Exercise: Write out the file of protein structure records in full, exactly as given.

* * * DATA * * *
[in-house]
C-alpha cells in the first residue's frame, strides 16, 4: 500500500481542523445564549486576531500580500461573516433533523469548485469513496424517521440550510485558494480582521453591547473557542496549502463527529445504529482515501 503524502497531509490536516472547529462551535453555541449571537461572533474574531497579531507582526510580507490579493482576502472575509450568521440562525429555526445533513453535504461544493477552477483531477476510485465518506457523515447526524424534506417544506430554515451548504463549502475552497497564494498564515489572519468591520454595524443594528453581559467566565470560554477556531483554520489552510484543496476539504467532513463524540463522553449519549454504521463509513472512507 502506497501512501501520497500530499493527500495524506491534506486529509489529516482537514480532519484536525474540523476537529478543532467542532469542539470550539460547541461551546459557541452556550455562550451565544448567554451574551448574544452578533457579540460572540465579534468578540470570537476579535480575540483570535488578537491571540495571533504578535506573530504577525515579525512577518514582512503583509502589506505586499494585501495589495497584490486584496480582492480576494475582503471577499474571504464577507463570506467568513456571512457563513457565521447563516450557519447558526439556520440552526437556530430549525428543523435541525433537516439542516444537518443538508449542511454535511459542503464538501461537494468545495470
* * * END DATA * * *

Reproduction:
[in-house]
C-alpha cells in the first residue's frame, strides 16, 4: 500500500481542523445564549486576531500580500461573516433533523469548485469513496424517521440550510485558494480582521453591547473557542496549502463527529445504529482515501 503524502497531509490536516472547529462551535453555541449571537461572533474574531497579531507582526510580507490579493482576502472575509450568521440562525429555526445533513453535504461544493477552477483531477476510485465518506457523515447526524424534506417544506430554515451548504463549502475552497497564494498564515489572519468591520454595524443594528453581559467566565470560554477556531483554520489552510484543496476539504467532513463524540463522553449519549454504521463509513472512507 502506497501512501501520497500530499493527500495524506491534506486529509489529516482537514480532519484536525474540523476537529478543532467542532469542539470550539460547541461551546459557541452556550455562550451565544448567554451574551448574544452578533457579540460572540465579534468578540470570537476579535480575540483570535488578537491571540495571533504578535506573530504577525515579525512577518514582512503583509502589506505586499494585501495589495497584490486584496480582492480576494475582503471577499474571504464577507463570506467568513456571512457563513457565521447563516450557519447558526439556520440552526437556530430549525428543523435541525433537516439542516444537518443538508449542511454535511459542503464538501461537494468545495470